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Could the procedure to fix a tongue-tie help your baby breastfeed?

Posted at 11:25 AM, Aug 29, 2019
and last updated 2019-08-30 07:36:46-04

BUFFALO, N.Y. (WKBW) — For moms who struggle with breastfeeding, doctors say a simple procedure could help their babies nurse properly. Fixing a tongue-tie is something that can be recommended by a pediatrician, and is done by a doctor in a nursery or sterile setting. It only takes minutes, but doctors say statistics show between 70-80% of babies who have the procedure done are then able to nurse properly.

Kathryn Martin from Akron has two young sons who both had the procedure done. When she started breastfeeding her babies, she initially had a difficult time.

"I was having some trouble breastfeeding with both. It was a painful experience for me," she explained.

Martin says breastfeeding was very painful for her, and doctors told her the pain was likely coming from the baby not being able to latch properly. It's something they see in a lot of newborns.

"The generic term is tongue-tie," explained Dr. Michael Pizzuto, who is the Kaleida Health Chief of Service for Otolaryngology. "Often times babies are born with a little membrane or web underneath their tongue. Often it can impede their ability to nurse adequately."

Pizzuto has been performing the procedure to fix tongue-ties on infants for years, and often does two to three of them each week. He says it's a simple procedure that takes place typically after a mother and infant see a lactation consultant and a pediatrician. Once it's determined the tongue-tie exists, it can be corrected easily.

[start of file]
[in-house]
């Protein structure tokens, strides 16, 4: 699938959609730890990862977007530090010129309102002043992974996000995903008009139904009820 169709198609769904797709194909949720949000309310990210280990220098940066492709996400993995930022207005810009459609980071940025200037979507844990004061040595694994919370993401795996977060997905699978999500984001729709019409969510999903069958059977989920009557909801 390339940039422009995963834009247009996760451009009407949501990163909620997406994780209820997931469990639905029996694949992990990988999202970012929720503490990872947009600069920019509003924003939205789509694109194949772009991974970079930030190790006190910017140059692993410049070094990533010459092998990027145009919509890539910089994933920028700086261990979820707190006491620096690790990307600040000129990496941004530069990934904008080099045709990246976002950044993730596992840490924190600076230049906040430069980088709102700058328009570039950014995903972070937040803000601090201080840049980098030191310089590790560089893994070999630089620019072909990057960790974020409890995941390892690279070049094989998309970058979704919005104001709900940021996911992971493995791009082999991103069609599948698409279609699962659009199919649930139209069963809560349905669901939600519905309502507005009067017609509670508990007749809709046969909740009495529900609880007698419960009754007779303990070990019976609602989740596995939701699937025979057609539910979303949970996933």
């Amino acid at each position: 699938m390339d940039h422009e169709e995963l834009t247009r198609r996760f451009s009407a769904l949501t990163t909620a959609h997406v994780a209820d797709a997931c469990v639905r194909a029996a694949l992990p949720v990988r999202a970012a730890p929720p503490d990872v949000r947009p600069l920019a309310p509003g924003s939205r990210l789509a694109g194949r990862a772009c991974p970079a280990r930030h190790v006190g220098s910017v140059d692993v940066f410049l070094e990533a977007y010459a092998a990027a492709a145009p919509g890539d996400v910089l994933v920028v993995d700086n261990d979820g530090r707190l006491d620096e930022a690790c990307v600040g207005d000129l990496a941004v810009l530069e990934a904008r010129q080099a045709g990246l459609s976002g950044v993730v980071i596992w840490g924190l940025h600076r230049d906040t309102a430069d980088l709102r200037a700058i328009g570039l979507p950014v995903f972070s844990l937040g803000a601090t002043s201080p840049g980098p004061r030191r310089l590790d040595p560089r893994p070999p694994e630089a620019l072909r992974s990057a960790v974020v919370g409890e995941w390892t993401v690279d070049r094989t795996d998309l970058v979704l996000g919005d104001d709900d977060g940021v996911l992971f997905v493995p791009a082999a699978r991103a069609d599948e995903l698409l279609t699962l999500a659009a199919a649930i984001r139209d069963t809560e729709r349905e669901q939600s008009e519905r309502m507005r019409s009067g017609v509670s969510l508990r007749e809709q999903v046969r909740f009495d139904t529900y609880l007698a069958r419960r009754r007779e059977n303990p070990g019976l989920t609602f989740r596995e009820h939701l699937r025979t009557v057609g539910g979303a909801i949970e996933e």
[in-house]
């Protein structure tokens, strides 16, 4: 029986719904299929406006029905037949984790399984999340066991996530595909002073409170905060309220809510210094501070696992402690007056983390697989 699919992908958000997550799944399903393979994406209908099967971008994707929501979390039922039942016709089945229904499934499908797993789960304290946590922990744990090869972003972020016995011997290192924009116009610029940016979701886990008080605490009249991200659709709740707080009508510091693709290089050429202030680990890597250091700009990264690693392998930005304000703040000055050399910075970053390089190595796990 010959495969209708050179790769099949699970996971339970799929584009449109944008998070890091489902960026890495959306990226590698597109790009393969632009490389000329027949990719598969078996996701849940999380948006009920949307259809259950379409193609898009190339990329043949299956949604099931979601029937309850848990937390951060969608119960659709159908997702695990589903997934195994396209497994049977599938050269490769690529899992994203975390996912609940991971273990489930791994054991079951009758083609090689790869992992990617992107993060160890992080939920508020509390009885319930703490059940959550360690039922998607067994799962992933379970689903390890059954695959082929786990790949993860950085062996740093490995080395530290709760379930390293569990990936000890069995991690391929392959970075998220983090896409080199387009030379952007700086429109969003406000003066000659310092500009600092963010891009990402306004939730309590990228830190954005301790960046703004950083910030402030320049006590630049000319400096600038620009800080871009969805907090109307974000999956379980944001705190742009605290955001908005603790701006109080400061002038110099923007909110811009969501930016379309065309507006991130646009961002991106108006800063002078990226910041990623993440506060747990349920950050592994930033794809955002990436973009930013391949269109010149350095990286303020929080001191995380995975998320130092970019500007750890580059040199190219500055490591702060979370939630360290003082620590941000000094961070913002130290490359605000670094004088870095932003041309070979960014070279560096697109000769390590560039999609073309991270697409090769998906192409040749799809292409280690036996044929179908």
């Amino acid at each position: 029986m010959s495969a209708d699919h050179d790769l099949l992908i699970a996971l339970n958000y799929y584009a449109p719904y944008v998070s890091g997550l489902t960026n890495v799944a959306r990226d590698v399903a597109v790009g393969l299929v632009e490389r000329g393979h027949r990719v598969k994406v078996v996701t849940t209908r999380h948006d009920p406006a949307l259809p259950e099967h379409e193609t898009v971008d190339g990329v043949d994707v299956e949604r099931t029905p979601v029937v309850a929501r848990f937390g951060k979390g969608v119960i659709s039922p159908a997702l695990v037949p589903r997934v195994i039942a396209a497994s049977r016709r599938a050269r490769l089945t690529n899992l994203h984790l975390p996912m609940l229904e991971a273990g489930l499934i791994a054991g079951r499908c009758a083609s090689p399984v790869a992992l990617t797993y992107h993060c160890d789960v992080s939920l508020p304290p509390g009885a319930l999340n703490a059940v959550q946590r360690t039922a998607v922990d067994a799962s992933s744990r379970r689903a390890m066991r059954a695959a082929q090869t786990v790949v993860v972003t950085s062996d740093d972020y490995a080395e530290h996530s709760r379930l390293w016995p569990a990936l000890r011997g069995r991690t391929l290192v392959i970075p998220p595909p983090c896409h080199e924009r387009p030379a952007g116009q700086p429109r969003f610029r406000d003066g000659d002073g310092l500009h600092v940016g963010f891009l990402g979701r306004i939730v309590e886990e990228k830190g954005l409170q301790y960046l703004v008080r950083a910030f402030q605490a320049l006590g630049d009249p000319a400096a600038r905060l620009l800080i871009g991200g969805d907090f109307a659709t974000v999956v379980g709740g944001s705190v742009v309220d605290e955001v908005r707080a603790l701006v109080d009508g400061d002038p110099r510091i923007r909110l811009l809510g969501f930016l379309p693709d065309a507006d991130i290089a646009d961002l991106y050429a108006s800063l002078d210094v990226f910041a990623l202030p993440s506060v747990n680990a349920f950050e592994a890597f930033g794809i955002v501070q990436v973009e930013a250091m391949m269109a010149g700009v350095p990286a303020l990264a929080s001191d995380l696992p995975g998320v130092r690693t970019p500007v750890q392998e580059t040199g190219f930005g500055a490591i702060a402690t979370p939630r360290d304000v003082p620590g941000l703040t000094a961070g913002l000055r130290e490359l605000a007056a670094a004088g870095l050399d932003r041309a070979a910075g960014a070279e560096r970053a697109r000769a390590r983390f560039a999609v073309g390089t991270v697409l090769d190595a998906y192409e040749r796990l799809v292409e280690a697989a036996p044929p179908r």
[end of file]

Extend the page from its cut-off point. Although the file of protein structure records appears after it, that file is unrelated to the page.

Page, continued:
"It's a pretty straight-forward procedure. It only takes a minute to do. In the office or newborn nursery," he said. "Under sterile conditions we clip the tongue-tie with a pair of scissors and take a little q-tip and tease it back to remove that web."

Once that's done, Dr. Pizzuto says the majority of babies are then able to successfully breastfeed. He mentioned that babies typically cry for a few minutes following the procedure, but that they tend to recover quickly. There is also a possibility that a tongue tie could grow back eventually.

Martin was referred to the doctor by her pediatrician, who recommended the procedure for both her sons.

"I went ahead and took him (Uriah) in to see Dr. Pizzuto, and he explained the procedure to me. It was really quick and simple and it really helped. So I went ahead and did it with Elliot too. His tongue-tie was really severe. Even more severe," she said.

Once the procedure was done with both babies, Martin says breastfeeding Elliot became much easier.

"He was able to latch better, and it was more pain free," she explained.

While the tongue-tie procedure is a relatively common one that's been done for years, parents researching breastfeeding support may come across information on what's called a "lip-tie." During that procedure, a doctor clips the skin under an infant's top lip to help the baby breastfeed. Dr Pizzuto told 7 Eyewitness News there's not much concrete data regarding the success of that procedure right now, but that more research is currently being done.